The California State Board of Equalization (BOE or SBE) announced almost one year ago that medical marijuana dispensaries are not exempt from collecting and paying tax attorneys are fielding inquiries from a number of medical marijuana dispensaries who are undergoing sales tax audits by the BOE. The M.O. of the BOE seems to be to stand at a discrete location outside of the clinic, and count the number of people coming in the door per hour. The Board then compares that to the clinic’s records of the number of patients, and if there is any discrepancy it calculates the value of an average “sale,” multiplies that by the number of alleged unrecorded patients per day, and projects that amount over a (generally) three year audit period.
Of course this projection by the SBE is rarely accurate, and fails to take into account a number of reasons that the dispensary’s records don’t match. For example, discrepancies can exist because:
1. Not everyone who comes into the clinic is a member, or actually fills his prescription 2. The number of patients entering the clinic on the particular day that the BOE is counting may be higher than average because the clinic was having a good day 3. The BOE may be using an inaccurate sale price which results in an overstatement of receipts.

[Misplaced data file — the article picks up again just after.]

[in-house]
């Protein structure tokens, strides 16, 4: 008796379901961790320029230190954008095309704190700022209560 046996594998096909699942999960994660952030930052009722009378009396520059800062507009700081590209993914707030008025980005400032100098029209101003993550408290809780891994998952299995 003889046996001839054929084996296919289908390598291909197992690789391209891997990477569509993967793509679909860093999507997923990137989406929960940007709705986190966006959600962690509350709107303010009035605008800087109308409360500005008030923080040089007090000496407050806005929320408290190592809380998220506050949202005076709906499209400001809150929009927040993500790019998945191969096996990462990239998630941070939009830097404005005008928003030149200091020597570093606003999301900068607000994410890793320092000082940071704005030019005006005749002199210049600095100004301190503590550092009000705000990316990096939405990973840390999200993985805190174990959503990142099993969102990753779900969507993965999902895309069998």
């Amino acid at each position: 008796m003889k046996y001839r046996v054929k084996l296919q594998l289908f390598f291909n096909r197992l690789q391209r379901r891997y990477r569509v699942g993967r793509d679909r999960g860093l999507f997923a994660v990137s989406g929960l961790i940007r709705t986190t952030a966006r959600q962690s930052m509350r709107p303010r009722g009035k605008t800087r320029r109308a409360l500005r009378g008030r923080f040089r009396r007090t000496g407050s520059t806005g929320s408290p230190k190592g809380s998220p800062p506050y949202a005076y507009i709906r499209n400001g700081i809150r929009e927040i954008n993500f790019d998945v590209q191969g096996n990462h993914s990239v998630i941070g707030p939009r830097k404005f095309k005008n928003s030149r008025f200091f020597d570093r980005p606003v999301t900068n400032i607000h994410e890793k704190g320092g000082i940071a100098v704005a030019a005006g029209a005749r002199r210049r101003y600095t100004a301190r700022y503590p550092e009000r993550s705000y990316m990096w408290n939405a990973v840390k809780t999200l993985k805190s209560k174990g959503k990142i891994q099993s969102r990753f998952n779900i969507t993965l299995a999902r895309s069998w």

There are many other reasons why the BOE estimates can be inaccurate. Luckily there are many avenues for appeal of a BOE determination. However, an ounce of prevention is worth a pound of cure, and proper tax representation during the initial sales tax audit may prevent problems from arising. Information on sales tax audits and sales tax appeals in general is available on our website, click here to view. Managers of medical marijuana cooperatives and collectives should also be aware that if the BOE determines that sales tax is due and the dispensary fails to pay they could be personally liable pursuant to California Revenue and Taxation Code Section 6829.